Big data is a hot trending tech issue. Wikipedia defines big data as “a term applied to data sets whose size is beyond the ability of commonly used software tools to capture, manage, and process the data within a tolerable elapsed time. Big data sizes are a constantly moving target currently ranging from a few dozen terabytes to many petabytes of data in a single data set.”
The initial issue with big data is the ability to actually work with massive data sets – how to store, search, and manipulate it. But the tools to do that are becoming more sophisticated, and attention is turning to how to take advantage of big data. This McKinsey report entitled Big data: The next frontier for innovation, competition, and productivity is a good summary of the possibilities. There is potential for increased profit margins for retailers, reduced costs for healthcare, product improvements and more.
This all sounds good. Consider for a moment though that big data means massive databases that include huge amounts of customer information. And the information that governments have on us is massive as well. It will be tempting to amass as much data (including personal information) as possible, as the more data is there, the more information that can be learned from it. That flies in the face of privacy principles that say one should only collect the smallest amount of personal information you need for the immediate purpose, and should not keep it for longer than you need it for that purpose.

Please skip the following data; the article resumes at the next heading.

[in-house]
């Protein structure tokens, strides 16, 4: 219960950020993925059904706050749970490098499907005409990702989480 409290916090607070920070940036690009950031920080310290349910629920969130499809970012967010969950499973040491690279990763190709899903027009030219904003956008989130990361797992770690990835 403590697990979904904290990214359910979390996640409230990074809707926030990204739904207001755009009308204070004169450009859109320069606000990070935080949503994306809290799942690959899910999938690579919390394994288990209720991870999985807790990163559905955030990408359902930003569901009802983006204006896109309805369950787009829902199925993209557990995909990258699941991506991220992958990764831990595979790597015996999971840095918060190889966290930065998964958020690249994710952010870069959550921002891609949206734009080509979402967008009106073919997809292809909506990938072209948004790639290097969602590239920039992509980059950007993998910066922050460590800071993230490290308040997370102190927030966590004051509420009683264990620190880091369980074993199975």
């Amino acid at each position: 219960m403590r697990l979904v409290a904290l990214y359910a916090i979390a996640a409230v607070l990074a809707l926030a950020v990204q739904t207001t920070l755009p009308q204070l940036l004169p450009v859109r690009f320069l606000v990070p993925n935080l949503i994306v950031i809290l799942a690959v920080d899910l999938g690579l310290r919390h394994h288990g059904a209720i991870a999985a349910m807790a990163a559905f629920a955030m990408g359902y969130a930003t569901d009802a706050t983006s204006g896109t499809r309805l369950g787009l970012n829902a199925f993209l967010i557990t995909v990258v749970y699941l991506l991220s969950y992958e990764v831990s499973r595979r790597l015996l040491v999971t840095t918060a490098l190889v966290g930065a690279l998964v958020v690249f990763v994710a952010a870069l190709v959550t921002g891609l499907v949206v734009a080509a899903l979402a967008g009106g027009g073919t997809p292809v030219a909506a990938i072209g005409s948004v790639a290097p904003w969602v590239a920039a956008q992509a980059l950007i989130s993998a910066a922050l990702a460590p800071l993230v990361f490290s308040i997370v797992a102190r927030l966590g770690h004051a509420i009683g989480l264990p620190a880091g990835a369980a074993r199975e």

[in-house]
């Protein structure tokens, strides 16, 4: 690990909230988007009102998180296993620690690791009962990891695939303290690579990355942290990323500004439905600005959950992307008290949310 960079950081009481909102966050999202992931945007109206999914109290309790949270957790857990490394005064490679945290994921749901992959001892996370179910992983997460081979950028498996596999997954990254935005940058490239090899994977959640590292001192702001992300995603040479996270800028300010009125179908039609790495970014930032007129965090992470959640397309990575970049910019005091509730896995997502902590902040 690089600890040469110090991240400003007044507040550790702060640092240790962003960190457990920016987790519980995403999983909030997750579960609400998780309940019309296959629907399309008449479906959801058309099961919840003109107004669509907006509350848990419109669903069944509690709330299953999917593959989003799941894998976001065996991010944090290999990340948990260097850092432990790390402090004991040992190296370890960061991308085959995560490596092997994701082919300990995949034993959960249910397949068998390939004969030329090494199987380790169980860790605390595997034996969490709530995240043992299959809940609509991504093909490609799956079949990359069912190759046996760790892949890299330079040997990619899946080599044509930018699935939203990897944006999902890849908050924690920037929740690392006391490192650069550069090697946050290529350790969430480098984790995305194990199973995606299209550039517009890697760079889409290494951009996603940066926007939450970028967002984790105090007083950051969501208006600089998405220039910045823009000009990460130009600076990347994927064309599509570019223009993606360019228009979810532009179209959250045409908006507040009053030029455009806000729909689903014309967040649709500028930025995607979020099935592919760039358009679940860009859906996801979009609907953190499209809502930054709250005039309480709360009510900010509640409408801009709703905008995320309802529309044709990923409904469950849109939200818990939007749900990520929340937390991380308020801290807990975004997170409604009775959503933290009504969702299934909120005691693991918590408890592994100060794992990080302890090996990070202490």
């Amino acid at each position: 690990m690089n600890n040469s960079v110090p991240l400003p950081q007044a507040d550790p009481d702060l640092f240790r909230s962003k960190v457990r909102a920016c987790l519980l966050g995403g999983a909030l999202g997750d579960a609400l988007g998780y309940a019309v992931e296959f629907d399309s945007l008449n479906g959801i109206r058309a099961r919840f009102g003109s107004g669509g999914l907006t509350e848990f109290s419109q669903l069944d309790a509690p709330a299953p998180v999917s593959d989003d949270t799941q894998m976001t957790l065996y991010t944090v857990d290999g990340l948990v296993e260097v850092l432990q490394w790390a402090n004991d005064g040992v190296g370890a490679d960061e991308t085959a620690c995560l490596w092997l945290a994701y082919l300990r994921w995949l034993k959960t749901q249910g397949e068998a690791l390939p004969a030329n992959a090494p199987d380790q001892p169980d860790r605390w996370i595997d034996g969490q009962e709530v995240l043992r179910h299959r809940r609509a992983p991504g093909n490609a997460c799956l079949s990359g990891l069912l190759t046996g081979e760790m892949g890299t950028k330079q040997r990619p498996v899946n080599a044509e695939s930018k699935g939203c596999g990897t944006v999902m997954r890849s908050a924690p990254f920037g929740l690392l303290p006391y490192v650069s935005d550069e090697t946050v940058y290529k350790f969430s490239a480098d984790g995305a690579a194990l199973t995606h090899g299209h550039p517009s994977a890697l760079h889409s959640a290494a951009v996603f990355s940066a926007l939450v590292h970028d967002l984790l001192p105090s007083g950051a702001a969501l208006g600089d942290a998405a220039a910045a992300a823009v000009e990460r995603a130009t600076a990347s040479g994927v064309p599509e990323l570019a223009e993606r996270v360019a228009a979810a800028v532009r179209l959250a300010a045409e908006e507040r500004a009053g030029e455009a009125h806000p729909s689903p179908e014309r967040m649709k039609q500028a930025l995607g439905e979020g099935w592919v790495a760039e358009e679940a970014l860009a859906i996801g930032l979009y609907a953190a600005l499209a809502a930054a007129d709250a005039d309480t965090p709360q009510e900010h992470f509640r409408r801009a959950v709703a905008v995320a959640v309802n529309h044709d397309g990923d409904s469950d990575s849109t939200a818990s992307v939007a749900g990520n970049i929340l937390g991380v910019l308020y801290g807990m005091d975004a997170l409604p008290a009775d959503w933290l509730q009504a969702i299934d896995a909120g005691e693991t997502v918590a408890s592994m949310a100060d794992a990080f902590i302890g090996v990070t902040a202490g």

It is possible to anonymize personal information to avoid the issue, but that is done on a sliding scale – a little anonymization makes it easy to recombine it with other information and figure out who the individuals are – a lot of anonymization makes the data less valuable.
Big data uses that determine generic things like trends and product features are one thing – but it can also be used for targeting individuals for things like advertising and medical treatment. Individuals may welcome or be horrified by that, depending on the use and personal viewpoints.
Another concern is the creeping (and creepy) trend towards industry and government big brother type uses.
It has been pointed out that big data needs to be complemented by “big judgment” . As this Harvard Business Review article entitled Good Data Won’t Guarantee Good Decisions points out, “At this very moment, there’s an odds-on chance that someone in your organization is making a poor decision on the basis of information that was enormously expensive to collect.” That sentiment may very well apply to poor decisions on the privacy aspects of big data as well.